Second, the curriculum for the full training covered seven hours of material. It combined elements that might typically be presented in three different sessions: By way of introductions, participants started with a version of the public narrative exercises developed by Marshall Ganz. Public narrative provides a method for talking about one’s own experiences that motivate participation in collective action and for identifying a common story of struggle. Next, the trainings included a teach-in about inequality in the American economy and about the growing power of the 1 percent. This information was similar to that commonly provided by groups like United for a Fair Economy. Finally, the events featured a brief history of nonviolence in the United States and instruction in some skills that might be used in direct action—the type of material that is often covered by groups like Training for Change.

As the 99% Spring trainings neared, they attracted some controversy. Significant debate arose about whether the drive was an attempt by established organizations to co-opt the Occupy movement. In particular, the involvement of, which some occupiers consider part of the mainstream political establishment, drew fire from more radical activists.

The magazine Adbusters warned that the trainings were an attempt to “neutralize our insurgency with an insidious campaign of donor money and cooptation,” and that the goal of the effort was to “turn our struggle into a… reelection campaign for President Obama.” Occupy Oakland activist Mike King similarly charged that the true motivation of the campaign was to neuter the movement and divert it into electoral efforts. “We should not have our tactics determined by the Democratic Party,” he wrote.

Joshua Kahn Russell, a trainer and action coordinator with the Ruckus Society and, responds, “I think it’s healthy for grassroots movements to question involvement of bigger organizations. At the same time,” he says, “we need to see that groups like unions who might support the Democrats are not our enemies. We need to be building across some of these differences if we’re really going to be talking about the 99 percent.”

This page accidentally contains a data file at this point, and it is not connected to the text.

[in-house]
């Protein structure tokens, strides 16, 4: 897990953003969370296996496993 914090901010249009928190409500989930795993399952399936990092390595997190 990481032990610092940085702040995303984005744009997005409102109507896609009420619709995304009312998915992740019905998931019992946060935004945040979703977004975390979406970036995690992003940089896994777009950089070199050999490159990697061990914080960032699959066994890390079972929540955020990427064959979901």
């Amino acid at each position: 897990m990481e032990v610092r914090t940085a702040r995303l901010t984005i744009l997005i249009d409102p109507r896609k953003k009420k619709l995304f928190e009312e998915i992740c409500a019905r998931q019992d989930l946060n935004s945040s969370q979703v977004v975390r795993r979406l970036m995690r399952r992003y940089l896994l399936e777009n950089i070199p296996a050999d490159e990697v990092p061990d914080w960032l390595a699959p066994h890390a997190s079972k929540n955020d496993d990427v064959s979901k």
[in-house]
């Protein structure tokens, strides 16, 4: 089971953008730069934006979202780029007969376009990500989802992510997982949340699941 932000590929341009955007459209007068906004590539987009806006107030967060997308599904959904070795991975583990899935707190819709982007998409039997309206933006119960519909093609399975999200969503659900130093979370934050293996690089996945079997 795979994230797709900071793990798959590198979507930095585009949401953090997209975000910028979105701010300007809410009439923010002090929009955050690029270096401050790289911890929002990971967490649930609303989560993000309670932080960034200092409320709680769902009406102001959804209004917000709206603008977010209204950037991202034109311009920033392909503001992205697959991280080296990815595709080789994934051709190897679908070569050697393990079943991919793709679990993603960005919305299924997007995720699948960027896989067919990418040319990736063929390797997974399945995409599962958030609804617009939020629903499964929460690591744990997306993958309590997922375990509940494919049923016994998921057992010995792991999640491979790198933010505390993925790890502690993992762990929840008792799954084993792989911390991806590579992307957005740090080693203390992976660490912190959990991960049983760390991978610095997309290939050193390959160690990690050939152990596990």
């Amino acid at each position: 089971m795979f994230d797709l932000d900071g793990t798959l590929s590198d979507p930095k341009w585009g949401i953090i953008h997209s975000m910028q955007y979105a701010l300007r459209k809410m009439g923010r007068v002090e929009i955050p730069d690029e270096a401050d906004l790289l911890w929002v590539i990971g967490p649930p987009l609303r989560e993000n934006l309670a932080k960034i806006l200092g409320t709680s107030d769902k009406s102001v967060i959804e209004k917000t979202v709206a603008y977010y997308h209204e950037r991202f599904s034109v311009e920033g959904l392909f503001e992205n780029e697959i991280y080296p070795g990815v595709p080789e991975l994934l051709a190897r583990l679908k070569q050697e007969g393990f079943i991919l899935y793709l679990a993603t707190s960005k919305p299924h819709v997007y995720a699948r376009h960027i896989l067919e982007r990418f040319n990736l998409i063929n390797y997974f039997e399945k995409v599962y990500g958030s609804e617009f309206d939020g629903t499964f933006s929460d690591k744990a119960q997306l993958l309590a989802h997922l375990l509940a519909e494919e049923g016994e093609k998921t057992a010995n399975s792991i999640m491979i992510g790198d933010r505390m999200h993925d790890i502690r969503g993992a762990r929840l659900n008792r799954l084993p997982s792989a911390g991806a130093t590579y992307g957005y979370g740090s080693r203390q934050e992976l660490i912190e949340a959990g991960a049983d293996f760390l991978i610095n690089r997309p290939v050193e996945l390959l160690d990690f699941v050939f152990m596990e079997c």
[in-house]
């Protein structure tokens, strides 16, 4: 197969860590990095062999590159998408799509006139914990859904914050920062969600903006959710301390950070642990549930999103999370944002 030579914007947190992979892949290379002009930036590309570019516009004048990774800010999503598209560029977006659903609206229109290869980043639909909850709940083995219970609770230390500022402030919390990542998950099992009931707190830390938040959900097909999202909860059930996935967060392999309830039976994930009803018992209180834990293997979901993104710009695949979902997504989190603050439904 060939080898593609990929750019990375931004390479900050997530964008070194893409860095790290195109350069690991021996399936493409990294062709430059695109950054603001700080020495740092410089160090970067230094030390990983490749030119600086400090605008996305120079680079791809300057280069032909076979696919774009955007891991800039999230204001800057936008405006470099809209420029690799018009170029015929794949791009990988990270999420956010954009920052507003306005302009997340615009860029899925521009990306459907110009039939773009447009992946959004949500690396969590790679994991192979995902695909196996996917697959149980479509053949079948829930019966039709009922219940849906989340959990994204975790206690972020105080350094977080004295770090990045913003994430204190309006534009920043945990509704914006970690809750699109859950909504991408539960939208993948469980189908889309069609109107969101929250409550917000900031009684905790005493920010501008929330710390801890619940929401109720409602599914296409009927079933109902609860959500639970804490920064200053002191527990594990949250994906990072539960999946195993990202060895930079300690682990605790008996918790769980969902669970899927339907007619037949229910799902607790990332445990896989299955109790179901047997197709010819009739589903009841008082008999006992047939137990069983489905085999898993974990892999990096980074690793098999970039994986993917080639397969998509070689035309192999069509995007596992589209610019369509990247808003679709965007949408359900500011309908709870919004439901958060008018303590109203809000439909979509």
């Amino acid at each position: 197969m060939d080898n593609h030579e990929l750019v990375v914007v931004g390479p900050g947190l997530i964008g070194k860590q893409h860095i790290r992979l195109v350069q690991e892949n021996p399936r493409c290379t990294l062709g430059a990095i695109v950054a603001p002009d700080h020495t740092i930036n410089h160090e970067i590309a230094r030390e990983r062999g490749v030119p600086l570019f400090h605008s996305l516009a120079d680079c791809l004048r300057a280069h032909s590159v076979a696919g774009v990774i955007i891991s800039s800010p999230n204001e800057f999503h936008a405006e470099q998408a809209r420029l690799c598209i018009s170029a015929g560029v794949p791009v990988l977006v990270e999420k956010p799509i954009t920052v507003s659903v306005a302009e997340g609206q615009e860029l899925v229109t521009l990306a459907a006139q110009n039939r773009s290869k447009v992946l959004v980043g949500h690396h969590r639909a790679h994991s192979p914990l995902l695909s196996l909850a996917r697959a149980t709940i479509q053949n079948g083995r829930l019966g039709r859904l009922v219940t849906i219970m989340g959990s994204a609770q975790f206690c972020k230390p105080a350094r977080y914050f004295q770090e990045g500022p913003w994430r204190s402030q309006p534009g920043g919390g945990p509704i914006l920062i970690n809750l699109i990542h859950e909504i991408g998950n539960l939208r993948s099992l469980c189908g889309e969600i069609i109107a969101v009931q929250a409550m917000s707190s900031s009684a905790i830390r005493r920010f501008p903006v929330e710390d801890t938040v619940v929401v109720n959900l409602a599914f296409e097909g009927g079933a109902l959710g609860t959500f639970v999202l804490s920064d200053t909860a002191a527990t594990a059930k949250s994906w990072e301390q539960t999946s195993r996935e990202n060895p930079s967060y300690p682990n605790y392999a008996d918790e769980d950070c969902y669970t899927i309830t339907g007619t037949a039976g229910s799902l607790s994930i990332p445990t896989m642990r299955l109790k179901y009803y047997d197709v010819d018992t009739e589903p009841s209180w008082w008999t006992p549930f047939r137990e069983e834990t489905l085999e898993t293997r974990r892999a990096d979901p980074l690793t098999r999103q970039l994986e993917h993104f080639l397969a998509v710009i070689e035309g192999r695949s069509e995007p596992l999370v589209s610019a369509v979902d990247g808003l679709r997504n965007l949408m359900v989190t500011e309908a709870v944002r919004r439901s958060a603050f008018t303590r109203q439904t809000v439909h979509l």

The large number of trainings offered, and the fact that different local groups were responsible for hosting different events, meant that the tone of the trainings varied. While one participant reported seeing Obama buttons for sale at an Upper West Side Manhattan training, many other events, including one in downtown Philadelphia, featured vocal criticism of Democrats and open airing of disappointment with the current administration. For its part, the 99% Spring curriculum did not include electoral material, and the economic education video used at trainings showed Bill Clinton repealing Glass-Steagall regulations on banks—an act depicted in a profoundly negative light.

Moreover, while the coalition that backed 99% Spring includes and major labor unions, which have significant involvement in electoral politics, it includes many scrappier groups as well, such as the Ruckus Society, the Rainforest Action Network, the National Day Laborers Organizing Network, and NPA. “As an organization that’s been taking over bank lobbies and doing direct action for 40 years, some of the criticism is a little tough to hear,” says NPA’s Goehl. “We’ve been as critical of the president as basically any progressive group.”

“Our main message is, ‘We’re all in this together,'” adds Tracy Van Slyke, co-director of the New Bottom Line. “This is about working across geography, race, creed to build an economy and democracy that works for the 99 percent. There’s a lot of appreciation for Occupy, and a lot of people from Occupy are participating. But there’s a really wide range of groups involved. We’re focused on what we can all do together.”

In many locations, Occupy activists were involved in organizing or were active participants in the trainings. “This is not an Occupy project,” Kahn Russell says of 99% Spring. “At the same time, there’s obviously a lot of crossover because our movements are interdependent. I personally have done trainings in support of occupations in many parts of the country since well before the 99% Spring, and I identify with the Occupy movement tremendously. I think there’s a lot of people who are playing that bridge role.”